Why do some useful innovations take hold quickly while others never seem to catch on? This report summarizes the emerging science of "spread" and provides case studies of health care organizations successfully promoting institutional change.
The publication of Malcolm Gladwell's Tipping Point popularized the insight that some new ideas, behaviors, and technologies quickly gain traction in the world, while others never move beyond a small group of early adopters. The power of the "tipping point" phenomenon is perhaps most commonly invoked in the marketing of consumer products or the analysis of fads and trends.
But what about health improvement work, an arena far removed from that of plasma-screen televisions and iPods?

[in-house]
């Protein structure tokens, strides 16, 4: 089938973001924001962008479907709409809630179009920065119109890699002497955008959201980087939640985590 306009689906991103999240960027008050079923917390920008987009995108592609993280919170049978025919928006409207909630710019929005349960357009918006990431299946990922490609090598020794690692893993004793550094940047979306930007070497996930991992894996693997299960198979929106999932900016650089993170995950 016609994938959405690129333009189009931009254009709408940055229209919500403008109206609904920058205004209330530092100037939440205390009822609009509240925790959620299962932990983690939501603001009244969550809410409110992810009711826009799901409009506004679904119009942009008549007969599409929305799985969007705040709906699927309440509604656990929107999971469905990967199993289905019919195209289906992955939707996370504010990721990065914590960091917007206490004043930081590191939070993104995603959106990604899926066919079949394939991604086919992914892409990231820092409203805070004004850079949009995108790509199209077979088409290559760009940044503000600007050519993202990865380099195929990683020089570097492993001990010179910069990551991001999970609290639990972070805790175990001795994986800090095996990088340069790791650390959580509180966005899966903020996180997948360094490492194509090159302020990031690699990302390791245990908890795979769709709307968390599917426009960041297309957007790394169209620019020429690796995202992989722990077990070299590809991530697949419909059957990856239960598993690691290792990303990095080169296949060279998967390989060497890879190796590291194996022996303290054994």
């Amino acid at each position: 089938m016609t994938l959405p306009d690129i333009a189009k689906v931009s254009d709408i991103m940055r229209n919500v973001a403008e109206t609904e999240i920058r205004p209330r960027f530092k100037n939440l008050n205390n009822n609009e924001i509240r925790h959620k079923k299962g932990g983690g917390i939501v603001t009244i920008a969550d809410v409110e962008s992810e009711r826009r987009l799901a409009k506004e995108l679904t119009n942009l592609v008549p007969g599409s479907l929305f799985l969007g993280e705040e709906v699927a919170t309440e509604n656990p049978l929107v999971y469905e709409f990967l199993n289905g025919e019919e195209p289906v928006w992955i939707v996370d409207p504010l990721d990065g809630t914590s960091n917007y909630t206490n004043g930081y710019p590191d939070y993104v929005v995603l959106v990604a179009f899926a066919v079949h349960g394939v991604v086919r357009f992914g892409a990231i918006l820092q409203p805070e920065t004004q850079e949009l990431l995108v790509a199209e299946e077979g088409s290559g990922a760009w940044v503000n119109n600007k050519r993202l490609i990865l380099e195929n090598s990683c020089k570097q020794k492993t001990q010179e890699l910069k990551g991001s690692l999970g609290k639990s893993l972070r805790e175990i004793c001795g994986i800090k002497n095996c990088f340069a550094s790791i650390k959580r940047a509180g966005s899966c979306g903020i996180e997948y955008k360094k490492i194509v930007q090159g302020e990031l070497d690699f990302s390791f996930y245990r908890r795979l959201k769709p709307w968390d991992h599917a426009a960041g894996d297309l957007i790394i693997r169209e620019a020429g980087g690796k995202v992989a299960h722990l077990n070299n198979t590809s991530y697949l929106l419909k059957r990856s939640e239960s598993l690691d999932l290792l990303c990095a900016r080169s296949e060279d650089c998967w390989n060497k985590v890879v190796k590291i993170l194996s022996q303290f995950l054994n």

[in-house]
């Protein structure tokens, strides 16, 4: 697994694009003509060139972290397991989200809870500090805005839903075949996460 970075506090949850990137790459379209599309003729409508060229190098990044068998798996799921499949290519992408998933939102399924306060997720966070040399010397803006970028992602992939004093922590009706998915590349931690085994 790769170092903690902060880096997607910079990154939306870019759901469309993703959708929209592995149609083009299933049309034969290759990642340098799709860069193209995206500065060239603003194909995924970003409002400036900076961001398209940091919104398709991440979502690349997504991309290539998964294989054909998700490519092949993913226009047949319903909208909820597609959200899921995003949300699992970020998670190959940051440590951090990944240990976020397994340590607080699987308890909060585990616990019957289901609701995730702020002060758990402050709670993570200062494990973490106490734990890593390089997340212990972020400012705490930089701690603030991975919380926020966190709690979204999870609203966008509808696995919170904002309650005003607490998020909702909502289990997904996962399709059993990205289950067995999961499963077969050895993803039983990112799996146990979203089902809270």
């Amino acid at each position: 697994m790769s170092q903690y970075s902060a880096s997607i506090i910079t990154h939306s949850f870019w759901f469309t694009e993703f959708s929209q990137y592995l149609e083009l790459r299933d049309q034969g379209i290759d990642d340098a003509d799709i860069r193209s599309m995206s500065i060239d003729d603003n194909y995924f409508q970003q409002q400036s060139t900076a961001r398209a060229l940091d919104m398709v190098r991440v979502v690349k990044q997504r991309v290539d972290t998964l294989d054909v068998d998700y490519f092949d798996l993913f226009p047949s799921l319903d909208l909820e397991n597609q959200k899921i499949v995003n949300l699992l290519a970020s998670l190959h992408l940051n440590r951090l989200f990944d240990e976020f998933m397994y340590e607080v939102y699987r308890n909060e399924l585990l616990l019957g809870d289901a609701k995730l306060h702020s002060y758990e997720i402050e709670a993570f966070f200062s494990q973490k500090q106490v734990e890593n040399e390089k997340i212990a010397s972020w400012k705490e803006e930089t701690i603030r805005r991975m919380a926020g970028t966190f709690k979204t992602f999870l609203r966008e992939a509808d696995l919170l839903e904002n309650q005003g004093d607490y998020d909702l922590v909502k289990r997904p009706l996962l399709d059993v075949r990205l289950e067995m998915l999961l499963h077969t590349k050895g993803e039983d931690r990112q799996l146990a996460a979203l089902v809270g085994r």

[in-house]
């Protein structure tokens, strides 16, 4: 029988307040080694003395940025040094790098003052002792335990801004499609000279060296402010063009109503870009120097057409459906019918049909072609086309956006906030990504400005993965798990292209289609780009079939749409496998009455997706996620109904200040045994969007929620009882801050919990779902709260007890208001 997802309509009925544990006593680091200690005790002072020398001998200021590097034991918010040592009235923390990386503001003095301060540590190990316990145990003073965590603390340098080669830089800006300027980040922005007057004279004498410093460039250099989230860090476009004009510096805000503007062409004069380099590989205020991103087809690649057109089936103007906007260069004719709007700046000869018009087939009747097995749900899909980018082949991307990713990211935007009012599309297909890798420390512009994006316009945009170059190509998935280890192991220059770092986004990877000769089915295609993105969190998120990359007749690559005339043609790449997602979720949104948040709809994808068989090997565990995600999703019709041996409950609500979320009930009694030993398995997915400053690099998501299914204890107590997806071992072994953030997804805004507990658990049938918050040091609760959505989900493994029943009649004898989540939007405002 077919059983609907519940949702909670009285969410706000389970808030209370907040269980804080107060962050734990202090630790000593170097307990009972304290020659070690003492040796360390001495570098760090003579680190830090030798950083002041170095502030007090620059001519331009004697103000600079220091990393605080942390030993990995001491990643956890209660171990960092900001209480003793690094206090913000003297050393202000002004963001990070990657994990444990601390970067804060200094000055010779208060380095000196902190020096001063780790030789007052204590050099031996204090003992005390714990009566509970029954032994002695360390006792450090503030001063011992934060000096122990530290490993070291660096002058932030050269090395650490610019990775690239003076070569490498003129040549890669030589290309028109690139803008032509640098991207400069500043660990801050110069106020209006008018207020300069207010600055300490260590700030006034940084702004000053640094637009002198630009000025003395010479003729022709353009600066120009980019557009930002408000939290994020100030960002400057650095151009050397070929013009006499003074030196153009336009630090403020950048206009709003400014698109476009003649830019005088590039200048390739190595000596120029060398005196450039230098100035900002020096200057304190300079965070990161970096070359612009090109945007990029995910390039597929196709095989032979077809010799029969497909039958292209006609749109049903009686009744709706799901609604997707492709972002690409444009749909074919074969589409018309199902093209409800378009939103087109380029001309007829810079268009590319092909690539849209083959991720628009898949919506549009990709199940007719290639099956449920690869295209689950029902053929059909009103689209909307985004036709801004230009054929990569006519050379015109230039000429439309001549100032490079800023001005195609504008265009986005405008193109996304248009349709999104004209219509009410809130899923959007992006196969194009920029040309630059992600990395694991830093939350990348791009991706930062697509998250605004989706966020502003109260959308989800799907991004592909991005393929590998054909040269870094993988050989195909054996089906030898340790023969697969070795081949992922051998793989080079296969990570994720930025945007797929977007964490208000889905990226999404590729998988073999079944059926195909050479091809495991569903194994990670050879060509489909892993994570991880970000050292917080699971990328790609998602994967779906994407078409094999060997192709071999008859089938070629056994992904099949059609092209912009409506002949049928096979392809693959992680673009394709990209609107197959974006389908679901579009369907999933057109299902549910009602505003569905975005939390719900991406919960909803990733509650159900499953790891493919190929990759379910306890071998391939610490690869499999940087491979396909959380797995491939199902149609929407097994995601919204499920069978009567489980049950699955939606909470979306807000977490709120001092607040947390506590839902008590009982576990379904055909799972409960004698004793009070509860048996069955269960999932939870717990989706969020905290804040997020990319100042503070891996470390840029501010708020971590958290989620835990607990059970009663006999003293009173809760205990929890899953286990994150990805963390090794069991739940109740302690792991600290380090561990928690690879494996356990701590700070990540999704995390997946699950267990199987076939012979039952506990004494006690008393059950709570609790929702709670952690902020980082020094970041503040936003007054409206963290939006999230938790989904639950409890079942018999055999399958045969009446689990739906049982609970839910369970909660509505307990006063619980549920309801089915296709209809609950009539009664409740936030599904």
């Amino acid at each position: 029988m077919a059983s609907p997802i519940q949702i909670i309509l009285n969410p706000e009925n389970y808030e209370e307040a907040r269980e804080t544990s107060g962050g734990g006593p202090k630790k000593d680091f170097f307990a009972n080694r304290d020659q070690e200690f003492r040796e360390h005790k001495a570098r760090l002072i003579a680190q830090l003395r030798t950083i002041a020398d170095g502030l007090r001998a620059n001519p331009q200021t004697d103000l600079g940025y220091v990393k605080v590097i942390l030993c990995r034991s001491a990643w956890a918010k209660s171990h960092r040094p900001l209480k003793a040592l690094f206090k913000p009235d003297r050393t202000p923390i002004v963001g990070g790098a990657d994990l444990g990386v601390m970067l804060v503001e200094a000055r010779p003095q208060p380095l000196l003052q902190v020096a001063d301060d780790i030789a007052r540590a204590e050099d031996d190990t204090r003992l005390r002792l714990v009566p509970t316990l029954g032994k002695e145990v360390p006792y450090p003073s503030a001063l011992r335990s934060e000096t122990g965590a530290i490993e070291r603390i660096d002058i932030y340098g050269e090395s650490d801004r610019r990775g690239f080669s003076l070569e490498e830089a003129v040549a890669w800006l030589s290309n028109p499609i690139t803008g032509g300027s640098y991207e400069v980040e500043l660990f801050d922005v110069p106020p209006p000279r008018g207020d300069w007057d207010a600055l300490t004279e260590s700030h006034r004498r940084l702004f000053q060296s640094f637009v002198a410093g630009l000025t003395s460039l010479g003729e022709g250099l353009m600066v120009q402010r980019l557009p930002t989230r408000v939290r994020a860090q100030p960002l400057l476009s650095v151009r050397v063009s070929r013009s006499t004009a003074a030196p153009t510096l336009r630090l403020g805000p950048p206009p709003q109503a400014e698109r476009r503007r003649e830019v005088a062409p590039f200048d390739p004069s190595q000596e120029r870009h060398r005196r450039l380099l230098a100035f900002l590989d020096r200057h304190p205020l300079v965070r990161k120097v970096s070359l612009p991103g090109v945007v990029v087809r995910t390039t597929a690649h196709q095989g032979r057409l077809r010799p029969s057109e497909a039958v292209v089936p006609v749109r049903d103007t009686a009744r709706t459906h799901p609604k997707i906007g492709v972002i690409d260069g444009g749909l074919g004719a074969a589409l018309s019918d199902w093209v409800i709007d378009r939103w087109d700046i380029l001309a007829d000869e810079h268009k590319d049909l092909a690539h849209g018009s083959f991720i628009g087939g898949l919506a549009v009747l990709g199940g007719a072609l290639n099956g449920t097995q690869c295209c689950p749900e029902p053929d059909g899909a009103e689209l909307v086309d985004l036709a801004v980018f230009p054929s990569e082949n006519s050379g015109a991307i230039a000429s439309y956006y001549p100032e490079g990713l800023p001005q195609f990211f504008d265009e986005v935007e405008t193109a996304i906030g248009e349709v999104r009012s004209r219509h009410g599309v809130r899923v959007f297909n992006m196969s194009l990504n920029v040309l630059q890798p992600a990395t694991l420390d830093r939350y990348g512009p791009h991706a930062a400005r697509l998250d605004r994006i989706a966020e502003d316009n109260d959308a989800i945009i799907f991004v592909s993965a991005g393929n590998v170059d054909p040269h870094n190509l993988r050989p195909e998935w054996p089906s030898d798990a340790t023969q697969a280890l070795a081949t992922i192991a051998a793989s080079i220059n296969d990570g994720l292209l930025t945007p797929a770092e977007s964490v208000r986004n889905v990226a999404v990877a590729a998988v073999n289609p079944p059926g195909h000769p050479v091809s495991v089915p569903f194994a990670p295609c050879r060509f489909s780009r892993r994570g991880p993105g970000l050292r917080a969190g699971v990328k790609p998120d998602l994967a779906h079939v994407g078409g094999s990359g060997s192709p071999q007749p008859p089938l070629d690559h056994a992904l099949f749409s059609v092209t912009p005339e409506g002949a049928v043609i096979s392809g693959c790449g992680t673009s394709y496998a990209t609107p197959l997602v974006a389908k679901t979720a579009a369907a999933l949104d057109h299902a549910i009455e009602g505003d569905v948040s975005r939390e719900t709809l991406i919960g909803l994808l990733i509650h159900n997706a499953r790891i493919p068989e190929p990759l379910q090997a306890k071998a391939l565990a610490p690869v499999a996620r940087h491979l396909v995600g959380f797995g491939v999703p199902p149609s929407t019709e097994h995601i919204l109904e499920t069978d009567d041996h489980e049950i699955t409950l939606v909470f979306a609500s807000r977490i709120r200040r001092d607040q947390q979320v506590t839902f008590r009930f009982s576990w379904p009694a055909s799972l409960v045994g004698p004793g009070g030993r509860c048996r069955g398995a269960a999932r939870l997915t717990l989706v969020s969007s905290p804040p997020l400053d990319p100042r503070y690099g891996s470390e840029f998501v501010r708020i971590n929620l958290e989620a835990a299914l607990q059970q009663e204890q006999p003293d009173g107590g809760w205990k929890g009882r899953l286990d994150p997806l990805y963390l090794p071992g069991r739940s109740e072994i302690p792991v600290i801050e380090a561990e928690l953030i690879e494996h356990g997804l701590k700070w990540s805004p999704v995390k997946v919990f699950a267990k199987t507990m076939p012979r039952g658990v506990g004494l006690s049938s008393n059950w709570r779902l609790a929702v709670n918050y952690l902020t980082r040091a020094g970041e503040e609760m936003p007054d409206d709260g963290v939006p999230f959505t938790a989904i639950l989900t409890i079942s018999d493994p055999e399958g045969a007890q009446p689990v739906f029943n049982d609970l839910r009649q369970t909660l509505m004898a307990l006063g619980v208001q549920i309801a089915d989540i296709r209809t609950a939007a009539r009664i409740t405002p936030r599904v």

This report explains why the spread of improvements in health care organizations is distinctly different from the diffusion of innovative ideas in other areas of life. It summarizes some of the thinking within the emerging science of "spread" and provides case studies of health care organizations that have achieved some degree of success in the broad diffusion of institutional change.
The author concludes that while the concept that improvement will spread by itself once a tipping point has been reached is often not true for health care organizations, such real-world examples and a growing body of scientific literature provide both a cause for optimism and some useful lessons.
The complete report is available under Document Downloads.